Bar Exam in Australia


jenay15
hi clint,
I am in a similar position to you. however i have not started taking the subjects that i need to. I am on a kenyan passport which makes it a little difficult to get a student visa for australia as i have to be on a full time course. unfortunately the LPAB is not recognised for visa purposes so i cannot complete my subjects with them. where are you doing your subjects? I have been trying to look for a university that will let me do the certain subjects that I need to do but again as it will not be full time I will not be able to get a student visa. If you know anywhere I can complete the subjects please let me know!
Thanks
Jaini

Hi Gavin,

If i am not wrong, you do not have to take the LPC in UK as the PLT in Australia will suffice. However, if you were to complete the LPC in UK, NSW might exempt you from some subjects within the Australian PLT. I am not sure how generous NSW is when it comes to granting exemptions but they do consider exemptions if you are able to demonstrate having prior PLT knowledge (in your case the LPC).

Hopet his helps!


Best Regards
Greg


Dear All

I might be a little further along the process than some, but may be able to shed some light. I have a UK qualifying law degree from the UK and having applied for exemptions with NSW LPAB (admission board) I was advised i'd have to study 12 addtional units, with an LLB you'll be looking at 6-8. The LPC would exempt you from all subjects bar Constitiational Law, then following this you're required to do the PLT essentially 6 months - 3 study/3 work exp and then you're qualified. (most of this info can be found on the lawlink site)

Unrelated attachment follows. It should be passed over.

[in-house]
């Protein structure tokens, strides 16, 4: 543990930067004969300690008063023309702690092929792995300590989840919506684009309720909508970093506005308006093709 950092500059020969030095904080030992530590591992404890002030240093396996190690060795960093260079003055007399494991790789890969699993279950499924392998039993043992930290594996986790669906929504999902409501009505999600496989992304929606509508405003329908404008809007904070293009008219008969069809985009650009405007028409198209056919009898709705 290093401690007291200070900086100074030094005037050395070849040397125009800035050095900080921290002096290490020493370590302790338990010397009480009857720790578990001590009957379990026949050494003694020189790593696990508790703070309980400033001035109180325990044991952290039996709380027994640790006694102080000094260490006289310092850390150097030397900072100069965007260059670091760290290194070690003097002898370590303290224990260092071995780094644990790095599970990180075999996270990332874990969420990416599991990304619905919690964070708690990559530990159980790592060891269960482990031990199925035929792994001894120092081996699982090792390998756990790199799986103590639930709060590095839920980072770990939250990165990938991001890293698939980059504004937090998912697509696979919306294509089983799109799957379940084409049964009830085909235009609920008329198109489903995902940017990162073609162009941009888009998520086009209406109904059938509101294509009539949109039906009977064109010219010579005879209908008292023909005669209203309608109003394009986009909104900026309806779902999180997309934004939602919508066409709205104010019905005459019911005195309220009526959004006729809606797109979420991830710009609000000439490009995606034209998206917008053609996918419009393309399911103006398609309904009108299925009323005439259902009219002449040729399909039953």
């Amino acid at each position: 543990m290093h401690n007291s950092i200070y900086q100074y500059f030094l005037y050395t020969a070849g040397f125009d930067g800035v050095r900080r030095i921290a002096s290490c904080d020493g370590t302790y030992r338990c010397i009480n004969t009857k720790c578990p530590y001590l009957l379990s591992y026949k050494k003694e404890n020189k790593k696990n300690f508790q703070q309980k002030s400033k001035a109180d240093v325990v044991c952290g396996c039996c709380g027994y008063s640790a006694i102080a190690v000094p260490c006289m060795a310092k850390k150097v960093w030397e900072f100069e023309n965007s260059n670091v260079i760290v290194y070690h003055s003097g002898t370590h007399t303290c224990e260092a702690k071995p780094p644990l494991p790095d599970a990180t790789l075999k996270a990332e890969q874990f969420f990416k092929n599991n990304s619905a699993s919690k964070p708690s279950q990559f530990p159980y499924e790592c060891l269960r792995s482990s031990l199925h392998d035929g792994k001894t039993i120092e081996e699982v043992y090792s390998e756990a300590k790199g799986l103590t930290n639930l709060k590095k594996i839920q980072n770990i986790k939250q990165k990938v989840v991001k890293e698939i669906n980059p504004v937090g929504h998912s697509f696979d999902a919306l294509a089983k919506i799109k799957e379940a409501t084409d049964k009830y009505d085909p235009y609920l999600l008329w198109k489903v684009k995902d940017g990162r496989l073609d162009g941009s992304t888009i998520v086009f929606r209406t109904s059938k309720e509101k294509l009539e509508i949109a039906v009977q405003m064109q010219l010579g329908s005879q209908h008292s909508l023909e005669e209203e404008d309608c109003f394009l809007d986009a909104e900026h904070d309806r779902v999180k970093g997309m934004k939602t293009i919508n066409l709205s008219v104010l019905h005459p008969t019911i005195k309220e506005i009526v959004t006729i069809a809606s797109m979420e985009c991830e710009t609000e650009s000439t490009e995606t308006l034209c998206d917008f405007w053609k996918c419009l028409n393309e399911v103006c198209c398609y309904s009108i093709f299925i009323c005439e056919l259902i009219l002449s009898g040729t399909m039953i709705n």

The reason i found myself reading this blog is that i'm in the process of appealing to the LPAB for more exemptions, as after completing 5 of the subjects in the last few months I relised i might have been alittle quick to accept the decision. I've heard of people only having to do 3-6 subjects with an LLB. The LPAB have essentially equated the BA law with the CPE from the UK it would seem...

You may know that many unis in the UK such as Oxbridge only offer BA law degrees, the difference between my degree and most LLBs is 1-2 elective subjects so i'm going to ask my uni to contact the LPAB and make the case.

I would love to know what subjects any of you have been exempted from if you have applied yet. It seems that the exemption criteria used by the board lacks transparency and consistency.

Thanks in advance

Clint

hi clint,
I am in a similar position to you. however i have not started taking the subjects that i need to. I am on a kenyan passport which makes it a little difficult to get a student visa for australia as i have to be on a full time course. unfortunately the LPAB is not recognised for visa purposes so i cannot complete my subjects with them. where are you doing your subjects? I have been trying to look for a university that will let me do the certain subjects that I need to do but again as it will not be full time I will not be able to get a student visa. If you know anywhere I can complete the subjects please let me know!
Thanks
Jaini

<blockquote><blockquote>Hi Gavin,